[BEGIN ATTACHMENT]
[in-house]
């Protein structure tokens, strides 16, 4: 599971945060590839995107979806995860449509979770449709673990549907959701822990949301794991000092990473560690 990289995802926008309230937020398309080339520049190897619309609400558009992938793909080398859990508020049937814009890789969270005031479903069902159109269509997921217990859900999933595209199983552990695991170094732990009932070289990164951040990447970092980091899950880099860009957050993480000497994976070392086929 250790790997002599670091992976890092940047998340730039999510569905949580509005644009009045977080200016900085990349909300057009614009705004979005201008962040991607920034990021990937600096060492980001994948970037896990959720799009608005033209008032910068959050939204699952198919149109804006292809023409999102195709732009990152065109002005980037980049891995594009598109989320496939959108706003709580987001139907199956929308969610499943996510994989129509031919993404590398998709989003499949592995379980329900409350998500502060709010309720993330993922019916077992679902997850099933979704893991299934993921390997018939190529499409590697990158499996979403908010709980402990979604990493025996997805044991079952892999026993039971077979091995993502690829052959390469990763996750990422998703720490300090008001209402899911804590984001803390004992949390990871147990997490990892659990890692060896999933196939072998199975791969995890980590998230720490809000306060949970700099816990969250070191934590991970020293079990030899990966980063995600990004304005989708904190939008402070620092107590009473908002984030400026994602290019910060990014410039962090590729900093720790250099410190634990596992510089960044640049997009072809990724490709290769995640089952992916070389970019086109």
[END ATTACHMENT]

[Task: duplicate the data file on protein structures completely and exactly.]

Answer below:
[in-house]
């Protein structure tokens, strides 16, 4: 599971945060590839995107979806995860449509979770449709673990549907959701822990949301794991000092990473560690 990289995802926008309230937020398309080339520049190897619309609400558009992938793909080398859990508020049937814009890789969270005031479903069902159109269509997921217990859900999933595209199983552990695991170094732990009932070289990164951040990447970092980091899950880099860009957050993480000497994976070392086929 250790790997002599670091992976890092940047998340730039999510569905949580509005644009009045977080200016900085990349909300057009614009705004979005201008962040991607920034990021990937600096060492980001994948970037896990959720799009608005033209008032910068959050939204699952198919149109804006292809023409999102195709732009990152065109002005980037980049891995594009598109989320496939959108706003709580987001139907199956929308969610499943996510994989129509031919993404590398998709989003499949592995379980329900409350998500502060709010309720993330993922019916077992679902997850099933979704893991299934993921390997018939190529499409590697990158499996979403908010709980402990979604990493025996997805044991079952892999026993039971077979091995993502690829052959390469990763996750990422998703720490300090008001209402899911804590984001803390004992949390990871147990997490990892659990890692060896999933196939072998199975791969995890980590998230720490809000306060949970700099816990969250070191934590991970020293079990030899990966980063995600990004304005989708904190939008402070620092107590009473908002984030400026994602290019910060990014410039962090590729900093720790250099410190634990596992510089960044640049997009072809990724490709290769995640089952992916070389970019086109």